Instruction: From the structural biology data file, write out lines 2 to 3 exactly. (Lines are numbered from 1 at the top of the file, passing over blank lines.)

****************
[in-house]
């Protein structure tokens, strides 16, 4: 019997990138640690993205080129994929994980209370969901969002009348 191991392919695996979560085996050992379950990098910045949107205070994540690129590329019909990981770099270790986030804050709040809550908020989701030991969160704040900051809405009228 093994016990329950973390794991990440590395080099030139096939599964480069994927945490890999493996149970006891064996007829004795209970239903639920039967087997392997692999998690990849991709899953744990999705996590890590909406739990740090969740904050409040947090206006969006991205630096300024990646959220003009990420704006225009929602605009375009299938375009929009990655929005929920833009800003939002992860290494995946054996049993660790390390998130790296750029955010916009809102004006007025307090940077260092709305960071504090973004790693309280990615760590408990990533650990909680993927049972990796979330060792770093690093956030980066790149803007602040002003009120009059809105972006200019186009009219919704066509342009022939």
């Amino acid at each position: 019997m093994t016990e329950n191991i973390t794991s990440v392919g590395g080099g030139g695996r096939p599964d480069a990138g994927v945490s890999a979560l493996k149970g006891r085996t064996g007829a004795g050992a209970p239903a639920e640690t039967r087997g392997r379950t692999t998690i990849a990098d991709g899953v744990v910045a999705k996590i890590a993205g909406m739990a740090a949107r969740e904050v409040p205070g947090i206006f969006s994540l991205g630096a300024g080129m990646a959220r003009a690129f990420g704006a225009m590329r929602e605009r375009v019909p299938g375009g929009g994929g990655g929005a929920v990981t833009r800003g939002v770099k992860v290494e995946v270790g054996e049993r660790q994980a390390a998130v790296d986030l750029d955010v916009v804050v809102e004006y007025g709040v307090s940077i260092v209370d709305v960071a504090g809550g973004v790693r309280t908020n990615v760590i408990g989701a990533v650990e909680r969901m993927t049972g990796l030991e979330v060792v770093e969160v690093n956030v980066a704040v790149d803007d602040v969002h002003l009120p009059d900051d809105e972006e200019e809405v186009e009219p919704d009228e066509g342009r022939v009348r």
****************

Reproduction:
């Protein structure tokens, strides 16, 4: 019997990138640690993205080129994929994980209370969901969002009348 191991392919695996979560085996050992379950990098910045949107205070994540690129590329019909990981770099270790986030804050709040809550908020989701030991969160704040900051809405009228 093994016990329950973390794991990440590395080099030139096939599964480069994927945490890999493996149970006891064996007829004795209970239903639920039967087997392997692999998690990849991709899953744990999705996590890590909406739990740090969740904050409040947090206006969006991205630096300024990646959220003009990420704006225009929602605009375009299938375009929009990655929005929920833009800003939002992860290494995946054996049993660790390390998130790296750029955010916009809102004006007025307090940077260092709305960071504090973004790693309280990615760590408990990533650990909680993927049972990796979330060792770093690093956030980066790149803007602040002003009120009059809105972006200019186009009219919704066509342009022939």
């Amino acid at each position: 019997m093994t016990e329950n191991i973390t794991s990440v392919g590395g080099g030139g695996r096939p599964d480069a990138g994927v945490s890999a979560l493996k149970g006891r085996t064996g007829a004795g050992a209970p239903a639920e640690t039967r087997g392997r379950t692999t998690i990849a990098d991709g899953v744990v910045a999705k996590i890590a993205g909406m739990a740090a949107r969740e904050v409040p205070g947090i206006f969006s994540l991205g630096a300024g080129m990646a959220r003009a690129f990420g704006a225009m590329r929602e605009r375009v019909p299938g375009g929009g994929g990655g929005a929920v990981t833009r800003g939002v770099k992860v290494e995946v270790g054996e049993r660790q994980a390390a998130v790296d986030l750029d955010v916009v804050v809102e004006y007025g709040v307090s940077i260092v209370d709305v960071a504090g809550g973004v790693r309280t908020n990615v760590i408990g989701a990533v650990e909680r969901m993927t049972g990796l030991e979330v060792v770093e969160v690093n956030v980066a704040v790149d803007d602040v969002h002003l009120p009059d900051d809105e972006e200019e809405v186009e009219p919704d009228e066509g342009r022939v009348r």